When folks compost — take their organic waste, like food scraps and pet droppings and such, and mix it with soil or sawdust to create nutrient-rich fertilizer for plants — it’s often a feel-good activity. It’s better for the planet than throwing those watermelon rinds in the landfill (Quick Fact: About 40 percent of landfill waste is organic) and you get a more robust garden out of the deal as well.
Composting has been heating up in Greater Portland lately, I suspect because of those aforementioned benefits. Because of increased demand, the city is continuing to sell at reduced prices its 2013 home compost bin and handy dandy how-to guide for a low low price of $50 (the set retails for more like $100, according to the city), as well as various other composting toys like $10 kitchen waste pail, a $20 wing digger compost turner, a $20 compost thermometer and $65 rain-capture barrel.
But all that considered, I doubt many people compost because they consider it a job creator.
Well, now there’s some research out there suggesting that by turning your banana peels into fertilizer dirt you’re a little angel investor in your own right.
This interesting study came out in Maryland. It’s titled “Pay Dirt: Composting in Maryland to Reduce Waste, Create Jobs and Protect the Bay.”
Now, typically, when I get press releases about studies that specific to a state that isn’t Maine, it doesn’t last long before seeing the recycle bin.
This study, released by the nonprofit Institute for Local Self-Reliance, finds what a study released by a group called the Institute for Local Self-Reliance would be expected to find — that composting is a major boon to green industry and creates jobs — but provides some interesting numbers nonetheless.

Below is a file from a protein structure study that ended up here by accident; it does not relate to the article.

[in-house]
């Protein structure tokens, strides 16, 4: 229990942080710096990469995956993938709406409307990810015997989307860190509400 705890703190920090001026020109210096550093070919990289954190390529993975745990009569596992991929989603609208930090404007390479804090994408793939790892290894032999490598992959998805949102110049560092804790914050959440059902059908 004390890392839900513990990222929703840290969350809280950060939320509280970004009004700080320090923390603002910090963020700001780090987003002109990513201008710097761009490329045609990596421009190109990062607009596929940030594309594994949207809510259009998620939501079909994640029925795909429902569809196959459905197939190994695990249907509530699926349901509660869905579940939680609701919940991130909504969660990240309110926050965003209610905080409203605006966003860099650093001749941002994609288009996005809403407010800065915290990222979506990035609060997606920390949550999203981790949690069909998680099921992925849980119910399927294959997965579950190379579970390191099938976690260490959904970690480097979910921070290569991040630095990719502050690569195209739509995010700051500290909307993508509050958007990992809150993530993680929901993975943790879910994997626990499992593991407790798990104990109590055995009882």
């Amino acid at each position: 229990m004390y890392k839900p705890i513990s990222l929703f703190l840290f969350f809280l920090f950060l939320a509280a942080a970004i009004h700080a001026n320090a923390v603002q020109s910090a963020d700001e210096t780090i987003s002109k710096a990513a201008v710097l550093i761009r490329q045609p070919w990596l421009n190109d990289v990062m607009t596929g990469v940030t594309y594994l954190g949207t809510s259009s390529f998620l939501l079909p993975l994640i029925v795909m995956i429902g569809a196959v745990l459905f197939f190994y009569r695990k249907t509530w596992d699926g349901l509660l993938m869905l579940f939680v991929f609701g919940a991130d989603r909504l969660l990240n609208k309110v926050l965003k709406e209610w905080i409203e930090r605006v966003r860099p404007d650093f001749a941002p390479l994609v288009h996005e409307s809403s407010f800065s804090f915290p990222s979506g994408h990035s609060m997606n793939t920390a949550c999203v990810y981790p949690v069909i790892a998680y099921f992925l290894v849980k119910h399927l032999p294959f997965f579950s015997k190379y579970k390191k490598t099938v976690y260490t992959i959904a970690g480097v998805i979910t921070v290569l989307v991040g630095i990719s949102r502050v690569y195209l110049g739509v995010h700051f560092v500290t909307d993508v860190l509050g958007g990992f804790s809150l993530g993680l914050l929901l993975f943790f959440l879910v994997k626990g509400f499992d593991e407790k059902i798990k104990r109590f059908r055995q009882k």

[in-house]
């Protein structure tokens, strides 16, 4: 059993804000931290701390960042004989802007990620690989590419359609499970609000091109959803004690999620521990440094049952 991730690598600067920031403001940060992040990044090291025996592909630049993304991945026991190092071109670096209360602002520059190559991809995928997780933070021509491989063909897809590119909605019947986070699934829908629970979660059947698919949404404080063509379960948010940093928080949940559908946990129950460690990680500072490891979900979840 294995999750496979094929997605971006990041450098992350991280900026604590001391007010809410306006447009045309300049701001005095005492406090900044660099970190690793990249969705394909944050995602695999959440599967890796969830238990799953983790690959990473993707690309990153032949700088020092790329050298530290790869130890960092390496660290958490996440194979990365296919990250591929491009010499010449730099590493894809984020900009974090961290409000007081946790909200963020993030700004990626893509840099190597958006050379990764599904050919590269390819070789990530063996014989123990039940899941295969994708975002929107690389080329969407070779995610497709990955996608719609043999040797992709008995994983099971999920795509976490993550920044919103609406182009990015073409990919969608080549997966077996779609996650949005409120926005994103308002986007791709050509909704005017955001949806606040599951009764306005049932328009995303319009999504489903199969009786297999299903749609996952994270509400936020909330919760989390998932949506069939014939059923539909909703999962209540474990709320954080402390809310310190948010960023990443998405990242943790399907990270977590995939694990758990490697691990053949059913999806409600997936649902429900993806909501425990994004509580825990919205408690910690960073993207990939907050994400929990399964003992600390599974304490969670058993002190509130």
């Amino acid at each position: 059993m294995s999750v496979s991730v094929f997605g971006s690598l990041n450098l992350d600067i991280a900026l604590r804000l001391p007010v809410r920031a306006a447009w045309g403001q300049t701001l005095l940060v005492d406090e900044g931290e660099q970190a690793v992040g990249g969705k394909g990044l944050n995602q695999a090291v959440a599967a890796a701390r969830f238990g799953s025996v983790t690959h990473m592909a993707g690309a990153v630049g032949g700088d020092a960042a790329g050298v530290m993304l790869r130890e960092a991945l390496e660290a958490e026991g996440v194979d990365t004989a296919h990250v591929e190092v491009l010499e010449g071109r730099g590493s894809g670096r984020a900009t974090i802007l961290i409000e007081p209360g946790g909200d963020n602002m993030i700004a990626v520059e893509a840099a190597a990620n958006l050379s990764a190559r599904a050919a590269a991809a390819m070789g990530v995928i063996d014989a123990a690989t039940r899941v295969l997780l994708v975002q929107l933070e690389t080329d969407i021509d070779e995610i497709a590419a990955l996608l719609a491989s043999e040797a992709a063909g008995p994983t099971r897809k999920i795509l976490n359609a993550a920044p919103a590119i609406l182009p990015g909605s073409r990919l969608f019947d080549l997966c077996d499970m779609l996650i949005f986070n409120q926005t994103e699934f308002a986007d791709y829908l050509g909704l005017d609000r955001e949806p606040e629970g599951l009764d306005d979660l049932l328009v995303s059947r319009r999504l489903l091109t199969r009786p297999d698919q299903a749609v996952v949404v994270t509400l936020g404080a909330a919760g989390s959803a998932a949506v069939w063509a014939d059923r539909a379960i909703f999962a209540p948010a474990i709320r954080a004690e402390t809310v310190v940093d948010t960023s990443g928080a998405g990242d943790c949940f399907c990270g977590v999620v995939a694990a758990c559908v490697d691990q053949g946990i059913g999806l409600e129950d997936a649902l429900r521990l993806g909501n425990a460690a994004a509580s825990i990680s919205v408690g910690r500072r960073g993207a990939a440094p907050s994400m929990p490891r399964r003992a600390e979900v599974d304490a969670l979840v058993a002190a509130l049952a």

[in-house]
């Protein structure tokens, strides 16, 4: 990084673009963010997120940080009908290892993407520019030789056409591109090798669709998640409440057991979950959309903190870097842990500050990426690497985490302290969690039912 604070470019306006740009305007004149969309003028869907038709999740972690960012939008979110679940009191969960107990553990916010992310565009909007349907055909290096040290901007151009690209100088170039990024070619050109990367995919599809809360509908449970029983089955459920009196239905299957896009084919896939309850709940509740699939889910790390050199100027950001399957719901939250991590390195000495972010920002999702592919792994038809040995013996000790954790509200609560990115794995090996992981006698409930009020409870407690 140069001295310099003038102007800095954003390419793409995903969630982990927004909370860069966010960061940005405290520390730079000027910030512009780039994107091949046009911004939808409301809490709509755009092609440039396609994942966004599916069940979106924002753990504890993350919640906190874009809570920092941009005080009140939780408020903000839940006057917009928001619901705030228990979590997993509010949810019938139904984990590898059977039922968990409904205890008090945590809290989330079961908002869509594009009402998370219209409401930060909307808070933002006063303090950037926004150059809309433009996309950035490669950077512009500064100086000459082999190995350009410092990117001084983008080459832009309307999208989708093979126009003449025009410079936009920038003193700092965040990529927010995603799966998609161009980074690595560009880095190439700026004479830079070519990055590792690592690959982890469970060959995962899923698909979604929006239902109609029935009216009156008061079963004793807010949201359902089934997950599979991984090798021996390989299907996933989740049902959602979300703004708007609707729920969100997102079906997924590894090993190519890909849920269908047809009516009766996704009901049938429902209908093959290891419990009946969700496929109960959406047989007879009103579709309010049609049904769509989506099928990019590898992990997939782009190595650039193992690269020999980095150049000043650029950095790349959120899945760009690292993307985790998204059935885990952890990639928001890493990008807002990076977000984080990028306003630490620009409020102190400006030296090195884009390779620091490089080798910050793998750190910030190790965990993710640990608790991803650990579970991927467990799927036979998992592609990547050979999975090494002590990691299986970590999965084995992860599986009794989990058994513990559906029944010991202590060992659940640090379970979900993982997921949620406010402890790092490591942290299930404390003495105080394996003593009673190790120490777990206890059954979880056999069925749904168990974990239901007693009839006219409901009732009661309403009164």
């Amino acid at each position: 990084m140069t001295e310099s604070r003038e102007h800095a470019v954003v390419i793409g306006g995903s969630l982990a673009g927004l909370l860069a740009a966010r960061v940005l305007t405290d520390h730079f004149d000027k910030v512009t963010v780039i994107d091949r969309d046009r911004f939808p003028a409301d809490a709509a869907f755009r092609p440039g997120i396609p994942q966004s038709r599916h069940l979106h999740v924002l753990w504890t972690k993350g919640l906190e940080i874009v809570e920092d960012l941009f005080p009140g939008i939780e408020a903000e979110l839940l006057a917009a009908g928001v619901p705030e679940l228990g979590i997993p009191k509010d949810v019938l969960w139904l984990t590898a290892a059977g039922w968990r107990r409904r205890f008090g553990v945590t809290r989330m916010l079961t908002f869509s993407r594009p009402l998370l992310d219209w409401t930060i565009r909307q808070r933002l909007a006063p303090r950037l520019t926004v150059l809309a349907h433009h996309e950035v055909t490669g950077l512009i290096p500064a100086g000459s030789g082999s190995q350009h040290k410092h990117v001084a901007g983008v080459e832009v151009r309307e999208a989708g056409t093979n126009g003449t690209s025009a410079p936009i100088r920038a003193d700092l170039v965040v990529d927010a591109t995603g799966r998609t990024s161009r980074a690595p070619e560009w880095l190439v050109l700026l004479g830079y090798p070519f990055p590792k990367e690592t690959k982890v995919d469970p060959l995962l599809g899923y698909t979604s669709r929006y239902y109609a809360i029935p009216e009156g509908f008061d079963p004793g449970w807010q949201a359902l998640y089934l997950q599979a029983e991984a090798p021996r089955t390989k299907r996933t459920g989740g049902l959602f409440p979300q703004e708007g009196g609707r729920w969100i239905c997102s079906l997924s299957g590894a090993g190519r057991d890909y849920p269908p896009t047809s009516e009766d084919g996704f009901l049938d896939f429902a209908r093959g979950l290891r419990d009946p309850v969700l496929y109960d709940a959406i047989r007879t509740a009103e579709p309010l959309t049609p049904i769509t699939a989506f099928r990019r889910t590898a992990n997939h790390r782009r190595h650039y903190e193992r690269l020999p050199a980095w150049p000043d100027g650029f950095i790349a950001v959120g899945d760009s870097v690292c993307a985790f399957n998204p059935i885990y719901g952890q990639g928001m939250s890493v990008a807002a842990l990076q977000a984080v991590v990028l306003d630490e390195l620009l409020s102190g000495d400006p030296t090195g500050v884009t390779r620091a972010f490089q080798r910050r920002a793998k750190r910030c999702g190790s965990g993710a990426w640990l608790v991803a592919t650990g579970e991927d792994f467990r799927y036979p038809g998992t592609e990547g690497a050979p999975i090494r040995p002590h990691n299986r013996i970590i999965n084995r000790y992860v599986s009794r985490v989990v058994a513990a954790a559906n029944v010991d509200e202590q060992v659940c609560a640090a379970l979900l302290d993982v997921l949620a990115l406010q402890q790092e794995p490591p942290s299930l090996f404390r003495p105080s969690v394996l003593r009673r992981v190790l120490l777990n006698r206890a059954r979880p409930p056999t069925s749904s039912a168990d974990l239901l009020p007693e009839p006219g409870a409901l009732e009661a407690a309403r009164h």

The report finds that for every million tons of organic waste recycled, 1,400 new full-time jobs could be supported, with total wages ranging from $23 million to $57 million.
Here’s a graph from the ILSR announcement of the study with more figures:
Based on a survey of Maryland composters, Pay Dirt found that, on a per-ton basis, composting sustains twice as many jobs as landfilling and four times the number of jobs as burning garbage. On a dollar-per-capital-investment basis, the number of jobs supported by composting versus disposal options was even more striking: 3 times more than landfills, and 17 times more than incinerators. Many of these jobs are skilled jobs such as equipment operators, with typical wages in the $16 to $20 per hour range.
Now, this is Maryland, of course. But we may see some Greater Portland specific numbers within a month or so, as ecomaine, a nonprofit waste management company serving nearly 50 southern Maine communities, releases the results of its feasibility study on adding organic waste disposal to its suite of services (which already includes a waste-to-energy plant, a massive recycling facility and an ash-only landfill).
On a smaller scale, we already know composting creates jobs in Portland because the company Garbage to Garden launched almost a year ago to pick up compost buckets curbside — so there’s a handful of positions that weren’t there before.